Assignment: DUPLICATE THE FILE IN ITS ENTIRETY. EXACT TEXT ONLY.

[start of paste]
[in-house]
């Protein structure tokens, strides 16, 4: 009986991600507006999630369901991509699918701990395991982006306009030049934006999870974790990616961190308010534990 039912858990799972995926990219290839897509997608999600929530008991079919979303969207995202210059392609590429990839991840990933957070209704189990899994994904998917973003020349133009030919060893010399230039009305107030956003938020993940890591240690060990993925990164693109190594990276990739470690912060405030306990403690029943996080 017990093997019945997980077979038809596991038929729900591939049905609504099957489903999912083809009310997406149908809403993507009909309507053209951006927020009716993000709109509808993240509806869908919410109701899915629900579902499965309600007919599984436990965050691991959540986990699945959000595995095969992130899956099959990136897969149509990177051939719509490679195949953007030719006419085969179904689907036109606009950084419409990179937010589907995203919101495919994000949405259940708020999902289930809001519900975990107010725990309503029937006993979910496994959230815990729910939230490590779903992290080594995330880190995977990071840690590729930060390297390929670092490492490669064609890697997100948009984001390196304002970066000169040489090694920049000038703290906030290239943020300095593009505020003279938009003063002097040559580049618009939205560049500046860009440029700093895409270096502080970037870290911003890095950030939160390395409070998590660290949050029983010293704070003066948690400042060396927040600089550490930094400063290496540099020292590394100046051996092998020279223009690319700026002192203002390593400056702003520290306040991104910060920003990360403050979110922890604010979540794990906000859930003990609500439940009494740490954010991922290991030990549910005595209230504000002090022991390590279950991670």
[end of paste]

[in-house]
């Protein structure tokens, strides 16, 4: 009986991600507006999630369901991509699918701990395991982006306009030049934006999870974790990616961190308010534990 039912858990799972995926990219290839897509997608999600929530008991079919979303969207995202210059392609590429990839991840990933957070209704189990899994994904998917973003020349133009030919060893010399230039009305107030956003938020993940890591240690060990993925990164693109190594990276990739470690912060405030306990403690029943996080 017990093997019945997980077979038809596991038929729900591939049905609504099957489903999912083809009310997406149908809403993507009909309507053209951006927020009716993000709109509808993240509806869908919410109701899915629900579902499965309600007919599984436990965050691991959540986990699945959000595995095969992130899956099959990136897969149509990177051939719509490679195949953007030719006419085969179904689907036109606009950084419409990179937010589907995203919101495919994000949405259940708020999902289930809001519900975990107010725990309503029937006993979910496994959230815990729910939230490590779903992290080594995330880190995977990071840690590729930060390297390929670092490492490669064609890697997100948009984001390196304002970066000169040489090694920049000038703290906030290239943020300095593009505020003279938009003063002097040559580049618009939205560049500046860009440029700093895409270096502080970037870290911003890095950030939160390395409070998590660290949050029983010293704070003066948690400042060396927040600089550490930094400063290496540099020292590394100046051996092998020279223009690319700026002192203002390593400056702003520290306040991104910060920003990360403050979110922890604010979540794990906000859930003990609500439940009494740490954010991922290991030990549910005595209230504000002090022991390590279950991670």